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OBJECTIVE: To investigate the pathology of excised testicular lesions <10 mm in size. PATIENTS AND METHODS: The pathological reports of 2 681 patients with testicular lesions from Barts Health NHS Trust and Oxford University Hospitals NHS Foundation Trust were reviewed as part of a service evaluation audit from January 2003 to May 2016. Cases in which the lesion had a maximum diameter of <10 mm were selected. Clinical features were also accessed, where available, to examine patient demographics, prediagnostic levels of serum markers, ultrasonographic findings and clinical details. RESULTS: A total of 81 patients with a lesion size <10 mm on histology were identified and, of these, 16 (20%) had a lesion diameter <5 mm. Of the 81 patients, 56 (69%) had benign lesions. Of 16 patients with a benign lesion <5 mm in diameter, 15 underwent orchidectomy and just one underwent partial orchidectomy. Preoperative tumour markers were available in 47/81 patients. None of the 16 malignant tumours in these 47 patients were associated with raised tumour markers, while seven of 31 remaining patients with benign lesions had raised α-fetoprotein and lactate dehydrogenase levels. In total there were 25/81 malignant cases (31%), which were all germ cell tumours (GCTs): 15 seminomas (60%) and 10 non-seminomatous GCTs (40%). Only one GCT had a diameter of <5 mm, and this was a regressed tumour within an 18-mm area of granulomatous inflammation. Only one GCT relapsed: a clinical stage I, embryonal carcinoma of 6 mm in maximum diameter. The 56 'benign' cases included 34 sex cord stromal tumours, including 23 Leydig cell tumours (41%), eight Sertoli cell tumours (14%) and three mixed sex cord stromal tumours (5%). None showed any malignant features. The remaining 22/56 lesions (40%) were lesions with no further follow-up. Benign lesions seemed to be associated with a small diameter, and we found <5 mm to be the best threshold for predicting benign vs malignant lesions (P = 0.002). CONCLUSION: The majority of testicular lesions <10 mm, identified by radiology, were benign, although approxmiately one-third were malignant. In the present study, 100% of lesions <5 mm in diameter were benign. Tumour markers appear to be unhelpful in the distinction of these small tumours. We suggest that regular ultrasound surveillance be more widely used for testicular lesions of this size. Testicular tumours now have a very high cure rate and changes in size of lesions may be monitored prospectively with minimal risk of increased morbidity. Patients who undergo an orchidectomy for lesions <5 mm are 'victims of modern imaging technology'. If surgery is undertaken in lesions 5-10 mm, patients should be counselled that two-thirds of cases are benign.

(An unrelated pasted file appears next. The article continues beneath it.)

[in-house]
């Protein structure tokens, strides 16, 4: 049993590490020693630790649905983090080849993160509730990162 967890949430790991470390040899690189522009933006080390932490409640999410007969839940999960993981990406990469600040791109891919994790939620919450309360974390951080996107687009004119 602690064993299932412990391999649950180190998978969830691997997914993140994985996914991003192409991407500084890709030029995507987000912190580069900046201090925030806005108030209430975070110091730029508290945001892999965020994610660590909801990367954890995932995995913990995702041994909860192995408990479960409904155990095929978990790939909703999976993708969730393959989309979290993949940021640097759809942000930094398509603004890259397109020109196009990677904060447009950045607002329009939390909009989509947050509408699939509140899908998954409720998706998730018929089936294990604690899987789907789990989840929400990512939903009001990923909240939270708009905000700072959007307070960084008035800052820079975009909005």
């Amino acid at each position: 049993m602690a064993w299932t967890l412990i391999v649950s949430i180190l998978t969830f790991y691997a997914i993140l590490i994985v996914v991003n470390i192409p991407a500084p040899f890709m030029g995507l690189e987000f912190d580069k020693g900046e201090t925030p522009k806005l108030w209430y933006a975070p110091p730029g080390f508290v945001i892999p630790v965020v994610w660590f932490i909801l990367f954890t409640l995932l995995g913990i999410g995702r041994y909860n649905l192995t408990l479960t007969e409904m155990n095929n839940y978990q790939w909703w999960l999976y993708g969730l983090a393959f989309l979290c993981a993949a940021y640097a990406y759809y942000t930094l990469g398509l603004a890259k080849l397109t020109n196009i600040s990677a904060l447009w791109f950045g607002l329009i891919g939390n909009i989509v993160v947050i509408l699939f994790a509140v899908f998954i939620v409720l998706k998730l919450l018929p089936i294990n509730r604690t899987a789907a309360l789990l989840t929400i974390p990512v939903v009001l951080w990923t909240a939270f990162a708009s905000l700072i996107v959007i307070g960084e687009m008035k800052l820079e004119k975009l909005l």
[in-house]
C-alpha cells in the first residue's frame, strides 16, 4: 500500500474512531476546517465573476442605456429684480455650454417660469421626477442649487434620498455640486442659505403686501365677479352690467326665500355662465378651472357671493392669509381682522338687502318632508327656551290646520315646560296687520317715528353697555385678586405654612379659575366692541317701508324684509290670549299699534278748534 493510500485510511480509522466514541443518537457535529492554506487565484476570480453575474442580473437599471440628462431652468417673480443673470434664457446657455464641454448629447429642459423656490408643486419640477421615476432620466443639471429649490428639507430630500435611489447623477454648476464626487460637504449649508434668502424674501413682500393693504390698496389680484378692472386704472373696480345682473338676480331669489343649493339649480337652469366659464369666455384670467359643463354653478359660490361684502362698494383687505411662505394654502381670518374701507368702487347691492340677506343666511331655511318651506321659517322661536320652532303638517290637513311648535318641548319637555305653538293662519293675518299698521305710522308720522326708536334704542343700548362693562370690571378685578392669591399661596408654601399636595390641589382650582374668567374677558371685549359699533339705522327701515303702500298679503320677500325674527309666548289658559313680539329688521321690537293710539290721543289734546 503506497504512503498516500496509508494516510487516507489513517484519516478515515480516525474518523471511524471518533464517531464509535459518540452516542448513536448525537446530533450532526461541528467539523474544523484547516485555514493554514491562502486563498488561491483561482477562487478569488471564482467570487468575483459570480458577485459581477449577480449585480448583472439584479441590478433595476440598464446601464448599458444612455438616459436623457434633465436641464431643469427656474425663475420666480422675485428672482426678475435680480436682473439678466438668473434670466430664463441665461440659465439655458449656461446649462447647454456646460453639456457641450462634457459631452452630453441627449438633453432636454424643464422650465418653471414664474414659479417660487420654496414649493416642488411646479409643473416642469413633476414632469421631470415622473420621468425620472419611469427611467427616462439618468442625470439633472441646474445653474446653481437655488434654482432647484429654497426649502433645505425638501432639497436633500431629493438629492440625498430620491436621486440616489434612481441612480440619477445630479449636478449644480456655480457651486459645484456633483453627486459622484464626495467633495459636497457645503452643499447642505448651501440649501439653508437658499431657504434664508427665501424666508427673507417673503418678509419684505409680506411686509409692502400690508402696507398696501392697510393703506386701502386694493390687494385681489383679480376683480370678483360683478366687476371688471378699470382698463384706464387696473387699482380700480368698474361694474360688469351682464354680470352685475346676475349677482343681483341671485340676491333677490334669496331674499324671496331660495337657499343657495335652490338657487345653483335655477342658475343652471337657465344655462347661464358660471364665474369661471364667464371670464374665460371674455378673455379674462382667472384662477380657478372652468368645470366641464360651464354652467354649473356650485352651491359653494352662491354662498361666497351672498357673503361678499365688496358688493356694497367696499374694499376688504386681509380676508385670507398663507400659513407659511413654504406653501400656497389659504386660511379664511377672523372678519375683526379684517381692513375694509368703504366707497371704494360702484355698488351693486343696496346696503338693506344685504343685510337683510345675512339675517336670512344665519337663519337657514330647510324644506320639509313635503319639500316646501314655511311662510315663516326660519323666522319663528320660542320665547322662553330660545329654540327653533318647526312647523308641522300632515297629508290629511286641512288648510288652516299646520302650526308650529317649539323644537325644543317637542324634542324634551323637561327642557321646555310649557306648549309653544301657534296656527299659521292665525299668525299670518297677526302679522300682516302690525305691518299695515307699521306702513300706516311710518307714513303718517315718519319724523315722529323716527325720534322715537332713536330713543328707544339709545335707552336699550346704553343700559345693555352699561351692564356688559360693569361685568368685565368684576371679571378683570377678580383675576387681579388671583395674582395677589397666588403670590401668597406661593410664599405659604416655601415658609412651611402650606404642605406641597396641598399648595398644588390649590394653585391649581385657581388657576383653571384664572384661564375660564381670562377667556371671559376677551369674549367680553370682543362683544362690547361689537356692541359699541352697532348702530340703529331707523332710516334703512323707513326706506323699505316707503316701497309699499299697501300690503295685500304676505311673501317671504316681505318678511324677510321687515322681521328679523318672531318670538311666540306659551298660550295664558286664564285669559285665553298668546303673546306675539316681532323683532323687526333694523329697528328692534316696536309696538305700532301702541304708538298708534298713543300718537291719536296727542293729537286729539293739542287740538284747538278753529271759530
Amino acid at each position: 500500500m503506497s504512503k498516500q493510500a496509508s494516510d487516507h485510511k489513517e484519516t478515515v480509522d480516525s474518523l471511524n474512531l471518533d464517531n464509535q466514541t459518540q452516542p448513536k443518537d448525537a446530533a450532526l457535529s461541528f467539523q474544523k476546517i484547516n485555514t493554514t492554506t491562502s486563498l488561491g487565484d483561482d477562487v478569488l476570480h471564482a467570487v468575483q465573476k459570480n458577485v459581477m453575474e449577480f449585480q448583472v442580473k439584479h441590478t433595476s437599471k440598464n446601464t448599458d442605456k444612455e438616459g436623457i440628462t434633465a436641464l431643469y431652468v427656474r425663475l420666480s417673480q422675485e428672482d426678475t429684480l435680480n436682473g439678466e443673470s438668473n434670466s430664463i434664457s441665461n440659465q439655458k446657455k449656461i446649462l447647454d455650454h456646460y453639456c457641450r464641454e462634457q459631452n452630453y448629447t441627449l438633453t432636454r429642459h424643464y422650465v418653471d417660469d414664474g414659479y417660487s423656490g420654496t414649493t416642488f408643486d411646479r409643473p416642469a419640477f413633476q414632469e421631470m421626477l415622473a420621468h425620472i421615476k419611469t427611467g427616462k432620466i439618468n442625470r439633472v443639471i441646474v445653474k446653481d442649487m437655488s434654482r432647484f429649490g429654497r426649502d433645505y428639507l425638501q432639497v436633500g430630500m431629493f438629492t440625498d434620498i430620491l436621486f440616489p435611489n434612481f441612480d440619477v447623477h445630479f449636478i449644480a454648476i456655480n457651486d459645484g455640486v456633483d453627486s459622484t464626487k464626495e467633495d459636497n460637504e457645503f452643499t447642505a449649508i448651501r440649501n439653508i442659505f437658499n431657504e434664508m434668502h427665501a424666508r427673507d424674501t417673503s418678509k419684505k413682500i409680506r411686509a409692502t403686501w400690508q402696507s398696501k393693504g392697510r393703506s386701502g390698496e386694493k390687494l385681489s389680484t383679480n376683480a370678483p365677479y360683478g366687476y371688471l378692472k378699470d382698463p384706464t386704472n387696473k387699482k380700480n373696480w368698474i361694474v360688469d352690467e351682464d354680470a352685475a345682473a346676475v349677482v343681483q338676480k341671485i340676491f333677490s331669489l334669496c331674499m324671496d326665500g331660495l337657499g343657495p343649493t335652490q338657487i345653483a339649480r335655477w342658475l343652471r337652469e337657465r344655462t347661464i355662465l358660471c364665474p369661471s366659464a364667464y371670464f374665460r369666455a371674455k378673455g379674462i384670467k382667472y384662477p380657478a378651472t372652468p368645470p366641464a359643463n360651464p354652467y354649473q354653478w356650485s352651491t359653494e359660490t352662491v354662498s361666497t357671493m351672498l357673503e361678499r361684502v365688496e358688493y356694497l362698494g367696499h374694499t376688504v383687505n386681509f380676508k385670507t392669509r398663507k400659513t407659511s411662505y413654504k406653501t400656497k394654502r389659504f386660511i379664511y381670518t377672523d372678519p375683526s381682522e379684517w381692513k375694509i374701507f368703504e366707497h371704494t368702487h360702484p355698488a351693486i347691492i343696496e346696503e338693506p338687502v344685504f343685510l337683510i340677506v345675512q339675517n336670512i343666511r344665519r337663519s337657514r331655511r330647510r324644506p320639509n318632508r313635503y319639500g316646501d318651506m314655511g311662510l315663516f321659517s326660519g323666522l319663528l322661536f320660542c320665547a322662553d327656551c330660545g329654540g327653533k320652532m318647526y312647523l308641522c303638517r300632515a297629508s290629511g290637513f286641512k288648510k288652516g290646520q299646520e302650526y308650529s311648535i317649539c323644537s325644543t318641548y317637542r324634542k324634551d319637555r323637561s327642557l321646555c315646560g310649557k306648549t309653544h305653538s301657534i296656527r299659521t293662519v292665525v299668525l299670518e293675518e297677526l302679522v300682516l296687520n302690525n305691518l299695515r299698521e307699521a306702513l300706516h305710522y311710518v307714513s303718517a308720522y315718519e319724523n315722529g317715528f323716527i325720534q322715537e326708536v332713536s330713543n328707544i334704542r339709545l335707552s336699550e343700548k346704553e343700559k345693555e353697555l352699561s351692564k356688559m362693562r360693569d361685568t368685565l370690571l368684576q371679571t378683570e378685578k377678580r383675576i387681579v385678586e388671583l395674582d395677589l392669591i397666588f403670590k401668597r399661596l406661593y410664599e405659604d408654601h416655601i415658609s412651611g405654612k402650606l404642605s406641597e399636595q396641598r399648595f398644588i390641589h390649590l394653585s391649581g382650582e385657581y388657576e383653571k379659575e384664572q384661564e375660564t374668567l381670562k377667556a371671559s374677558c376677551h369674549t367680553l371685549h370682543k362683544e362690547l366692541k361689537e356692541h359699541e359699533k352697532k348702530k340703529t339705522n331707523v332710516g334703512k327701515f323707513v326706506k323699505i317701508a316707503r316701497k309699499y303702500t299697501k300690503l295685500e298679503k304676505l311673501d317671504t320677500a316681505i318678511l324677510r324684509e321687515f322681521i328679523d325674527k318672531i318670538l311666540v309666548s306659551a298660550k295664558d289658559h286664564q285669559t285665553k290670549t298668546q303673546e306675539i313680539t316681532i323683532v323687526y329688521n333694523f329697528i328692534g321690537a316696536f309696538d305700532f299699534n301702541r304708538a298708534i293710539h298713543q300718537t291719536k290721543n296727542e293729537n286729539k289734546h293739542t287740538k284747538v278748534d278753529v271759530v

Original publication




Journal article



Publication Date





575 - 582


Leydig cell tumour, germ cell tumour, orchidectomy, radiology, testis